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If you want to map an equirectangular image texture to a sphere - like a map of the earth to a sphere - is there any necessity to use an UV map ? Or can I simply use the generated texture coordinates ? In general, when do you choose for UV unwrapping and when to use generated texture coordinates ?

I don't think this question is a duplicate with this question because these answers all start with the uv unwrapping method and I want to know if UV unwrapping or generated texture coordinates works best for my specific question. And I also would like to learn some general guidelines when choosing uv unwrapped vs generated texture coordinates

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  • $\begingroup$ related: blender.stackexchange.com/questions/3315/… $\endgroup$ – p2or Jan 19 '16 at 13:00
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    $\begingroup$ I still don't agree that this question is a duplicate. I don't ask what is the best way to unwrap a sphere but I ask what is the best way to map an image texture to a sphere ... Please explain why my question is a duplicate $\endgroup$ – Old Man Jan 19 '16 at 23:37
  • $\begingroup$ I agree that this is most certainly not a dupe. This question merely uses a sphere as an incidental example and is not asking about the best way to unwrap a sphere; rather about pros and cons and use cases of generated vs. UV coords. $\endgroup$ – PGmath Jan 20 '16 at 2:41
  • $\begingroup$ @JanScherders Since you've asked how texturing a sphere, it's a dupe (IMO). When you really think about it there must be a reason why the answers starting with uv unwrapping, BTW: answers have nothing to do with questions. If the answers of the found questions doesn't solve your issue why not simply write: "Based on this question i'd like to know..." instead of "This is not a dupe" - this is less offensive and better practice (IMO). Also duplicates are not bad, they are helping future visitos to find the correct answer. Anyway, don't take it personal. $\endgroup$ – p2or Jan 20 '16 at 10:12
  • $\begingroup$ @poor Thanks for your feedback. I still have to get used to the idea that duplicates are not bad. Everytime when someone tells me I added a duplicate I feel like I have done something wrong. And I will certainly try to improve my language. Thanks, poor !! $\endgroup$ – Old Man Jan 20 '16 at 12:59
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UV Unwrapping

The one major benefit of UV unwrapping an object is that it gives you exact control over the texture placement. Usually you would unwrap geometrically complex objects, or objects which you would like to do texture painting or add decals to.

However, UV mapping has two major pitfalls.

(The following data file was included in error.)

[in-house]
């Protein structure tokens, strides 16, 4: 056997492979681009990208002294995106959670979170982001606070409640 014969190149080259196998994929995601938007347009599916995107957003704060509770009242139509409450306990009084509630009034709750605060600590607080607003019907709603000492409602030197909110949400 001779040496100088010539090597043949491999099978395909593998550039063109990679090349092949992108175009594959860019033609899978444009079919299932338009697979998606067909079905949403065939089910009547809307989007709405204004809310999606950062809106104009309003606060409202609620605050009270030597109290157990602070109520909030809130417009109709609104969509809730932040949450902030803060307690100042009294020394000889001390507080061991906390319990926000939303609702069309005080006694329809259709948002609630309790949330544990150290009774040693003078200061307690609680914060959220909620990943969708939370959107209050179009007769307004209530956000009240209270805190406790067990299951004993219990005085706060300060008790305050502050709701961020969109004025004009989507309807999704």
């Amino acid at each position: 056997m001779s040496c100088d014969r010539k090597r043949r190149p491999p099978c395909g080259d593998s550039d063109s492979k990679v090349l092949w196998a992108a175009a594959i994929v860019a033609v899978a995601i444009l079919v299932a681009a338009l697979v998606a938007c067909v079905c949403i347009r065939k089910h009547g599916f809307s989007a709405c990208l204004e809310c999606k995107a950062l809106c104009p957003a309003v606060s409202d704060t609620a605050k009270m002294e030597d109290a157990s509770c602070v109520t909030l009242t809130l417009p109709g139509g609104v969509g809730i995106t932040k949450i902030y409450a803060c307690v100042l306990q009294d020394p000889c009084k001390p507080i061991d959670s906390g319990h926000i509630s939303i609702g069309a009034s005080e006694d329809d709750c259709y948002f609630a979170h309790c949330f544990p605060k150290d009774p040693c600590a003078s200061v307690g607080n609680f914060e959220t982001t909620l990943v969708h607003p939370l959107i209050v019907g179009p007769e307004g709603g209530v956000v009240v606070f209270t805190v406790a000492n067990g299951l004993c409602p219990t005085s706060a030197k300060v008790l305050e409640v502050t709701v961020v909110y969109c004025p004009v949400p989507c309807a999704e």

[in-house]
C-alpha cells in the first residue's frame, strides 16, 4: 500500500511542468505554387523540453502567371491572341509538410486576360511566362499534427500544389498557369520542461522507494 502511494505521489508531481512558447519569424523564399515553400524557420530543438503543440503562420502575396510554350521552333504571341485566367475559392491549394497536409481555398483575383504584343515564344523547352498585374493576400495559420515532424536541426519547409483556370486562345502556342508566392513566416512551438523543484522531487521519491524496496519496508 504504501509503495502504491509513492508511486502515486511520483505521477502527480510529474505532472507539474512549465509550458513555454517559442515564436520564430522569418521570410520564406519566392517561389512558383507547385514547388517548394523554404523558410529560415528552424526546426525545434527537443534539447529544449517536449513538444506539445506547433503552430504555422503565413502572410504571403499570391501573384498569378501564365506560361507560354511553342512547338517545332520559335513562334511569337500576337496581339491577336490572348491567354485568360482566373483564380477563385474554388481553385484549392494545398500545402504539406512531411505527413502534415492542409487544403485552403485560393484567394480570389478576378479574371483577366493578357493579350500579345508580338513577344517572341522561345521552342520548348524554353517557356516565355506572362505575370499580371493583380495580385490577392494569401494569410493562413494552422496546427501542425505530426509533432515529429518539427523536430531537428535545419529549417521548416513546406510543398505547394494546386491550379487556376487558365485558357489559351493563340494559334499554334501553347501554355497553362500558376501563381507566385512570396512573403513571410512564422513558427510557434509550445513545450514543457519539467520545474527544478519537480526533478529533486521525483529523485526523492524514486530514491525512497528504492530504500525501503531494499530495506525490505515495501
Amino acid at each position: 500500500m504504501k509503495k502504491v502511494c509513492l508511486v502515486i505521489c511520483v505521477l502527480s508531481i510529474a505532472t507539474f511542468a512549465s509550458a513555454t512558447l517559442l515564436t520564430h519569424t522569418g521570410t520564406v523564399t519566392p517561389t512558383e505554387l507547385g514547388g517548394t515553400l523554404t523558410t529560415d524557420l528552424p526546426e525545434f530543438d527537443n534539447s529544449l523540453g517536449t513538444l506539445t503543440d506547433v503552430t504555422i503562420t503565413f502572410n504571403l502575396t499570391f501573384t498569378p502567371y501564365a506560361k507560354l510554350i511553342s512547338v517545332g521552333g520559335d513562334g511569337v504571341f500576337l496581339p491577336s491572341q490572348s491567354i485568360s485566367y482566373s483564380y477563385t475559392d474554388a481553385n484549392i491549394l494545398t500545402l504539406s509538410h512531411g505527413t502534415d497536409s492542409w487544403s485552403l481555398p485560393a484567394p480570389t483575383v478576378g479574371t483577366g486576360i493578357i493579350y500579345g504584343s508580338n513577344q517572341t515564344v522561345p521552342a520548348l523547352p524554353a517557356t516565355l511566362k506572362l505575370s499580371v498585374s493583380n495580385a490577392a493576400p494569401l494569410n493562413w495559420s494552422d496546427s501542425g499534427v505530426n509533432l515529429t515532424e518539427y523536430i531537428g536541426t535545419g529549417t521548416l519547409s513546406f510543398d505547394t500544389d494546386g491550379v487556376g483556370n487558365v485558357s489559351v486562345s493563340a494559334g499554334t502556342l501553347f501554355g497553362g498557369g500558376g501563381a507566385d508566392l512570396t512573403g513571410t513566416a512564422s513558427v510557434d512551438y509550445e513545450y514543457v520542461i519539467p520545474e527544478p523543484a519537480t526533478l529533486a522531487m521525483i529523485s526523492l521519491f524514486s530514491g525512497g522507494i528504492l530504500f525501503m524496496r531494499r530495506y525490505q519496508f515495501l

• Seams. By unwrapping an object you are basically cutting it up with seams and flattening it out to place a 2D texture on it. The obvious problem is that these seams create undesirable "cuts" in the texturing. So care must be taken to place seams where they are least visible.

  • Distortion. Due to the nature of UV unwrapping, by cutting a 3D object up and plastering it flat there will be some distortion of the geometry. If done well this can be minimized fairly well, but that often requires more seams. So when UV unwrapping an object you need to find a balance between more seams and more distortion.

Usually the benefit of having complete control over the final output (which is often absolutely necessary for complex models and custom texturing) outweighs these cons. In such cases the above problems can usually be sufficiently mitigated.


Generated Coordinates

The key to generated coordinates is that they are 3-dimensional. This is both their biggest advantage and disadvantage. Being 3-dimensional makes them perfect for procedural textures and voxels (though position coordinates work just peachy too). However, being 3-dimensional also means it is often tough and/or not ideal to use generated coordinates with 2-D image textures.

There are a few ways of using generated coordinates for 2-D textures, through using different mapping projections or some more advanced vector wrangling.

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Each situation really determines what you should do.


In general

  • Using generated coordinates gives you less control, but is easier.
  • Using UV's is more precise, but harder, especially on complex meshes.

Now, I will use an example scene, to show some of the differences.

In this example, we will use:

  1. Sphere one uses generated texture coordinates
  2. Sphere two uses sphere projection, to create a UV map.

In this circumstance, I like the results of sphere 1 better than that of sphere 2.

enter image description here

When using generated texture coordinates, keep in mind what mode of texture projection you are using. I have a sphere, so I am using sphere projection. For other objects with complex meshes that you do not want to unwrap, box projection is usually a good option.

When looking at the UV map that was created through sphere projection on sphere two, you may notice that the unwrap is not perfect, and that is one of the advantages of using generated texture coordinates.


Also, remember that using UV or generated texture coordinates are not the only options. Using object coordinates can come in useful when you want the texture's projection to change based on the position of the object, such as when creating roof tiles. You may use a cracked texture, and want the cracks to be in a different place per tile.


So when deciding, just think about what your goals are, and what the easiest way to get there is. In the earth model case, I would use generated coordinates with sphere texture projection.

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